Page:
One of the most promising innovations in recent years is the use of 3D printing. This innovative technology creates objects layer by layer using metal, plastic, and human tissue. Items that can be created by a 3D printer include human organs, prosthetic limbs, prescription pills, dental implants, human skin, and even casts. 3D printing is not only used to create implantable devices or prostheses, but also to recreate a patient's unique anatomy to help prepare surgeons for complicated procedures.
By 2019, 3D printing is expected to be used in one-third of surgeries requiring prosthetic and implanted devices, and the market for medical 3D printing is expected to reach $1.2 billion by 2020 (McConnon, 2017). While 3D printing is relatively new to the health care industry, 3D printing machines are available at an affordable rate and the objects produced do not cost much to make. An average printer can cost between $10,000 to $400,000 and an object can cost as little as $10 depending on the printing material used. This is great considering current spending in the health care industry. These units are created from a digital model and precision is very high which reduces medical waste (Hendricks, 2016).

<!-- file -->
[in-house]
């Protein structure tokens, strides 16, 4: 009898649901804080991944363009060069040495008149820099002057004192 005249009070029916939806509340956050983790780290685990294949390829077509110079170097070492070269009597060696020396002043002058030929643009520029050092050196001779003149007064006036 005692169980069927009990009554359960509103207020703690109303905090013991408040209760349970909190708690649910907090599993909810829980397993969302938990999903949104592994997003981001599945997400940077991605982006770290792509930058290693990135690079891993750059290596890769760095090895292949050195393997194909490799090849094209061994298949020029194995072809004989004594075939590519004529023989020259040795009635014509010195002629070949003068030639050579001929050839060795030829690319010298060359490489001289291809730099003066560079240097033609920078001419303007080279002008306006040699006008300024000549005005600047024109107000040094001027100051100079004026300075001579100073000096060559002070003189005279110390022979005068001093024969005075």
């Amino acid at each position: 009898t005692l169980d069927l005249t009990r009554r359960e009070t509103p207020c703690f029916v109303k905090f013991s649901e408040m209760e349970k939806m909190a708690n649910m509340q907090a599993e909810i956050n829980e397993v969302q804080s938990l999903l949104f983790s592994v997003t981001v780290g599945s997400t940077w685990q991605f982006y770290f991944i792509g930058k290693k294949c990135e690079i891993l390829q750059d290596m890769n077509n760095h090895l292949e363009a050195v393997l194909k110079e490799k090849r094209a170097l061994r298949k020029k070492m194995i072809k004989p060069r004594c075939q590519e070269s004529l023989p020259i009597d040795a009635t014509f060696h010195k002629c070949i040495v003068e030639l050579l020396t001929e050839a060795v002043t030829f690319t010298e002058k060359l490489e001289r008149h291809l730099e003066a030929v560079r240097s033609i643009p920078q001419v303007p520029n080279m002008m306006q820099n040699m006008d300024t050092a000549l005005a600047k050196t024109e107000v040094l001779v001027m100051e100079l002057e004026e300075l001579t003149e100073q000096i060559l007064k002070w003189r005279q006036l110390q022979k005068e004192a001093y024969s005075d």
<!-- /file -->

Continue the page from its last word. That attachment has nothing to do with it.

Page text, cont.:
While 3D printing is expected to have numerous benefits for health care, its limitations must be recognized. For example, it can take several hours to several days for a printer to recreate an object. In addition, engineers must accurately create the digital image with the help of CTs, MRI, and ultrasounds. Finally, the FDA has ultimate authority over 3D printing machines as they are considered medical devices and they also have the capability of producing medications. In 2015, the FDA approved the first 3D printed medication, Spritam, which is used to treat epilepsy (Kite-Powell, 2016). These medications can provide alternative treatment options for patients, but they must prove to safe and effective. 3D printing has a promising future and the health care industry is likely to benefit from its use.